…backing up intangible claims with evidence?

An interviewer will probably believe you when you say you have a master’s degree (although they’ll also do a background check). But they can’t take your word for it when you talk about your skills – especially those intangible soft skills like communication.

Don’t just claim it – prove it, demonstrate it. Refer to LinkedIn recommendations or letters of recommendation that vouch for it. And of course, a good example or story helps make any claim more believable.

…coming to the interview with plenty of stories?

I often encounter job seekers who feel they’re all set because they have five good stories about their accomplishments. Not enough! In a behavioral interview you could go through all five in the first 10 minutes. And what if there are multiple interviews?

This is a time-consuming but crucial part of your interview preparation. List and rehearse at least a dozen stories, preferably far more. Think SOAR: Situation, Obstacles, Actions and Results.

Mini-quiz: Which two of those four parts do you think most people neglect?

…being very specific about results?

Bingo. Most job seekers short-change themselves by neglecting to say enough about the results of their work: that the project was successful, that it saved money or time (how much?), that the boss loved it, or that their solution was copied in other departments. Be very complete about this – it’s the juiciest part of the story!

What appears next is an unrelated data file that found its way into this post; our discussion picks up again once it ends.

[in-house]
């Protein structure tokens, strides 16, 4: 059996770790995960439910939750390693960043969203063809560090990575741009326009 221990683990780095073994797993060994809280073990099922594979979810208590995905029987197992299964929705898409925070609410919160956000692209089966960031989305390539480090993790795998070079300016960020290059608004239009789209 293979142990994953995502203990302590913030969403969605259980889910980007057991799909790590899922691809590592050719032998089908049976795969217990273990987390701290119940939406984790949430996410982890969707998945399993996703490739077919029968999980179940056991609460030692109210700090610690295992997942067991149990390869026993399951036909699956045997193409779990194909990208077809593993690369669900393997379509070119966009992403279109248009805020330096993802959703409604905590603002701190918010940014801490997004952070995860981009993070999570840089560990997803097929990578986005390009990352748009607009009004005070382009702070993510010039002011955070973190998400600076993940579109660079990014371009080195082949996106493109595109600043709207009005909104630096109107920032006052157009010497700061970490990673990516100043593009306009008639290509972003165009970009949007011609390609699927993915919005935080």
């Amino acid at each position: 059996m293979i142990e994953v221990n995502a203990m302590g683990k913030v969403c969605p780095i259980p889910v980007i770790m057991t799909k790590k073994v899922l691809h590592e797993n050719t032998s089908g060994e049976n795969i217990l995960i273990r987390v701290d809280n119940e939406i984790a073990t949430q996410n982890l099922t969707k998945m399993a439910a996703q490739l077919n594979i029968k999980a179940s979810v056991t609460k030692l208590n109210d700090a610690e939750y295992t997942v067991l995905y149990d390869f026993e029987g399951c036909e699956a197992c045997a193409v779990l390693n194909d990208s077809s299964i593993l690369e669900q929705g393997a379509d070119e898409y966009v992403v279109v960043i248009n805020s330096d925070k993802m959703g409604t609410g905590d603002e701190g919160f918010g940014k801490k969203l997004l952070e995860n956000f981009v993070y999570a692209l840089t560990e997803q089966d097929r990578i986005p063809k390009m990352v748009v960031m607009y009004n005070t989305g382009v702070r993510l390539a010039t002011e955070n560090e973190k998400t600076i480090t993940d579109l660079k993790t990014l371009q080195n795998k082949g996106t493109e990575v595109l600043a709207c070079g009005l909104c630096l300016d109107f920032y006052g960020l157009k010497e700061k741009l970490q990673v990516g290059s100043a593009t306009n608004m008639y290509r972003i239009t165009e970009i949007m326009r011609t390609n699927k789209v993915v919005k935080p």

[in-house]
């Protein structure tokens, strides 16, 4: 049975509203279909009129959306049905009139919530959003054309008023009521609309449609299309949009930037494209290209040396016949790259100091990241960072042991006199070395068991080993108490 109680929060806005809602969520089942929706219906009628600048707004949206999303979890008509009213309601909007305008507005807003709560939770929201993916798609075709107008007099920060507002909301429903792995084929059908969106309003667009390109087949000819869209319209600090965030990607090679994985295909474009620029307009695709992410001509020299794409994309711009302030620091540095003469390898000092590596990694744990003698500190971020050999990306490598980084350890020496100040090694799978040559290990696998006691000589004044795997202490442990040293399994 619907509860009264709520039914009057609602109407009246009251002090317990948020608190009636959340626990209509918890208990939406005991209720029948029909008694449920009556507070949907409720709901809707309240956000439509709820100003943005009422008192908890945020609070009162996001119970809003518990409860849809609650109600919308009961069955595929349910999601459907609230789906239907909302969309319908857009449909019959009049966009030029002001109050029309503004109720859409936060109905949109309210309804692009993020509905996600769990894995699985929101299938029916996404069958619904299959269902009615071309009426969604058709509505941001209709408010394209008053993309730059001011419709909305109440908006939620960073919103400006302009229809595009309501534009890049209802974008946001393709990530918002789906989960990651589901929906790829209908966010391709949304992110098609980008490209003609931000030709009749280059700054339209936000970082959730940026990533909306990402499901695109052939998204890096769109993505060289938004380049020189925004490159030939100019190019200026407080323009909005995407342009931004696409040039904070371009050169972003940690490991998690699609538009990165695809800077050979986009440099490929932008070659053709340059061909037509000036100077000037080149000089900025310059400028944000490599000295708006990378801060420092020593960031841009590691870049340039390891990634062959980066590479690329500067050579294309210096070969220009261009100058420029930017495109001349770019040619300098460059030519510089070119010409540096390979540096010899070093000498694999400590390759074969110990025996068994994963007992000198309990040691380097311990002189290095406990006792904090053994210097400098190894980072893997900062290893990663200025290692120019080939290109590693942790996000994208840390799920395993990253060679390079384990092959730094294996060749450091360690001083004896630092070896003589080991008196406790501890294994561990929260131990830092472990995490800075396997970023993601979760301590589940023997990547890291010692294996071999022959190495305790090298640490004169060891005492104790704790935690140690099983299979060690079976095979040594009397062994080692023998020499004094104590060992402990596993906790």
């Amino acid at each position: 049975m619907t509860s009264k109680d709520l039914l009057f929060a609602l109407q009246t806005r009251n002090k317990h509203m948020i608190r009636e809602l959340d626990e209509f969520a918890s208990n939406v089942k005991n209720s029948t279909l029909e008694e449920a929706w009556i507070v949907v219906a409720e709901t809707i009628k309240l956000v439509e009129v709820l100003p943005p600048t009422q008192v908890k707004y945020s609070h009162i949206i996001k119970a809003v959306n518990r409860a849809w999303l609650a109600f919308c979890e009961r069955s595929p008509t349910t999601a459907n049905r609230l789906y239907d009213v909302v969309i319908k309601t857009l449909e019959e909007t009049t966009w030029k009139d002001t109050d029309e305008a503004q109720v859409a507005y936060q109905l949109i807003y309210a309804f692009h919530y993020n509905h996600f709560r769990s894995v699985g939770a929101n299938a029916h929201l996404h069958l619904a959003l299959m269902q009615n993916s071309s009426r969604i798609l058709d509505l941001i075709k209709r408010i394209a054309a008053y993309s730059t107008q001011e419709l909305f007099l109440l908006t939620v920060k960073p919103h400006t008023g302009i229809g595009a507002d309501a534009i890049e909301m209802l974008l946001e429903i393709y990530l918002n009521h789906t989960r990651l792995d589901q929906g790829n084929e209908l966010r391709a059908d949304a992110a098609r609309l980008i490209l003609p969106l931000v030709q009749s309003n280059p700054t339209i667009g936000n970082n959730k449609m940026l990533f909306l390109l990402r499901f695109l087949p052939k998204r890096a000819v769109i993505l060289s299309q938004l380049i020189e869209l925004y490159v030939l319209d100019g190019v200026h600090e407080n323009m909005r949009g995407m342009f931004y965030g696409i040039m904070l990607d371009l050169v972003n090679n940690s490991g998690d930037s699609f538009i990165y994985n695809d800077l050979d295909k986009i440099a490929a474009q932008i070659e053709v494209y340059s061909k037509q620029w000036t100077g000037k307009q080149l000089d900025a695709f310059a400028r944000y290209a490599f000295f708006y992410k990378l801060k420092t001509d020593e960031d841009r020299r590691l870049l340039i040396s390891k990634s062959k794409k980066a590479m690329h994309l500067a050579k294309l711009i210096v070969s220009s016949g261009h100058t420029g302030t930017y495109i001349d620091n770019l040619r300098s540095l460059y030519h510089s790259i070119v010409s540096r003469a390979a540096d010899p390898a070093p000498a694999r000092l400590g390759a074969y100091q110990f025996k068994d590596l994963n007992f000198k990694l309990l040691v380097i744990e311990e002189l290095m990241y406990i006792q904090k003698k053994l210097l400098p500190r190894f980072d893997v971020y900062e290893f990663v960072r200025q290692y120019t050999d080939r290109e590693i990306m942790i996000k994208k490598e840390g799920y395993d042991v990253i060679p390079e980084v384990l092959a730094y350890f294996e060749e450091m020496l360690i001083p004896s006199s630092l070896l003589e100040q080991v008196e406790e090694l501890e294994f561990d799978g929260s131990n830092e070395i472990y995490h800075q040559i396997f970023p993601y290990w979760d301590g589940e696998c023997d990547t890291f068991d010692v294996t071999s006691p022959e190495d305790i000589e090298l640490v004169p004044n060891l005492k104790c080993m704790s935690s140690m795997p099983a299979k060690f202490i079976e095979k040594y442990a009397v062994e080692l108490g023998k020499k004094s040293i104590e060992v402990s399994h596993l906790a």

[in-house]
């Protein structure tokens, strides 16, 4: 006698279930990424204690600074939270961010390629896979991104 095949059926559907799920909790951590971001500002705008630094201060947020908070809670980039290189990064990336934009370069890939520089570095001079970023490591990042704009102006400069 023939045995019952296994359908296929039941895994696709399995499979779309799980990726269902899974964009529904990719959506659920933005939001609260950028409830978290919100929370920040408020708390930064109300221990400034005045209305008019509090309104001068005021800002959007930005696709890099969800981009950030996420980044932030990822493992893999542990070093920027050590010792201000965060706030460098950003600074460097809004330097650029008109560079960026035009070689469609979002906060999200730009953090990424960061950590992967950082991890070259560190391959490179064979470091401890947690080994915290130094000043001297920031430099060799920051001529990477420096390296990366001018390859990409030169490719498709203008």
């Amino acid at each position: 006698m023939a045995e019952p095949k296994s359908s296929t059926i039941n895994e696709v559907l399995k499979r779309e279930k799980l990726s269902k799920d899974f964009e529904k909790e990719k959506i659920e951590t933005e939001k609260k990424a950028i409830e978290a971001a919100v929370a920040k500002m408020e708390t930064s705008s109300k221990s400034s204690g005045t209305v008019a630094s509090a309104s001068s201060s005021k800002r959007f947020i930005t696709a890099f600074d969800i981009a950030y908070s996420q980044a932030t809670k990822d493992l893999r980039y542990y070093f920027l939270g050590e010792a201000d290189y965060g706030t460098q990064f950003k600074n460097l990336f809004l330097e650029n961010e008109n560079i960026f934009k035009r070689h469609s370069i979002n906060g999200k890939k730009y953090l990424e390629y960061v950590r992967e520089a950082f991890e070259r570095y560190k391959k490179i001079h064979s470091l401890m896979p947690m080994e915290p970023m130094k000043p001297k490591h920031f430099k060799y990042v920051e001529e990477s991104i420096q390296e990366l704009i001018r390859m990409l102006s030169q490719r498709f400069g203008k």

…telling how you overcame obstacles?

Let’s say you thought up a better process and you launched it with X marvelous results. Great. Was it easy? If you had to deal with huge resistance from staff, a ridiculously aggressive deadline or a shoestring budget, say so – and describe the skillful way you overcame the difficulties.

…being concise?

Do you digress, repeat yourself or waste time on unimportant details that don’t add value? (If you’re not sure, record a mock interview and listen to yourself – or work with an interview coach.) Overcome rambling tendencies by planning out the key points of your answers to likely questions.

…asking good questions?

When the interviewer asks “What questions do you have for me?”, you must have several good questions to ask that show that you’ve done your homework and have a serious interest in the job. You need to prepare about 10 good questions (written on a notepad or memorized), because several of them will probably be answered before you get a chance to ask.

…(at least) 100% ready to wow them?

Employers expect dedication. They’re looking for star employees who go above and beyond what’s required. Be more prepared than the competition. Nail every detail. Know more about the company and its environment. (Do your research not just online but by word of mouth as well. That takes time, and it’s one reason why you want to identify target companies and have these conversations in advance.)

Is there something extra you can offer to bring – a portfolio, a presentation? Some executive candidates prepare a 30/60/90-day plan to show how they would add value quickly after hire. What will you do to show you’re more motivated than the rest?

How many of these interview skills are you consistently applying? Nail them all and your job interviews will start resulting in offers. It’s challenging, I know! If you’d like an expert partner in all this, contact me. Interview coaching is an investment that pays off generously in career success.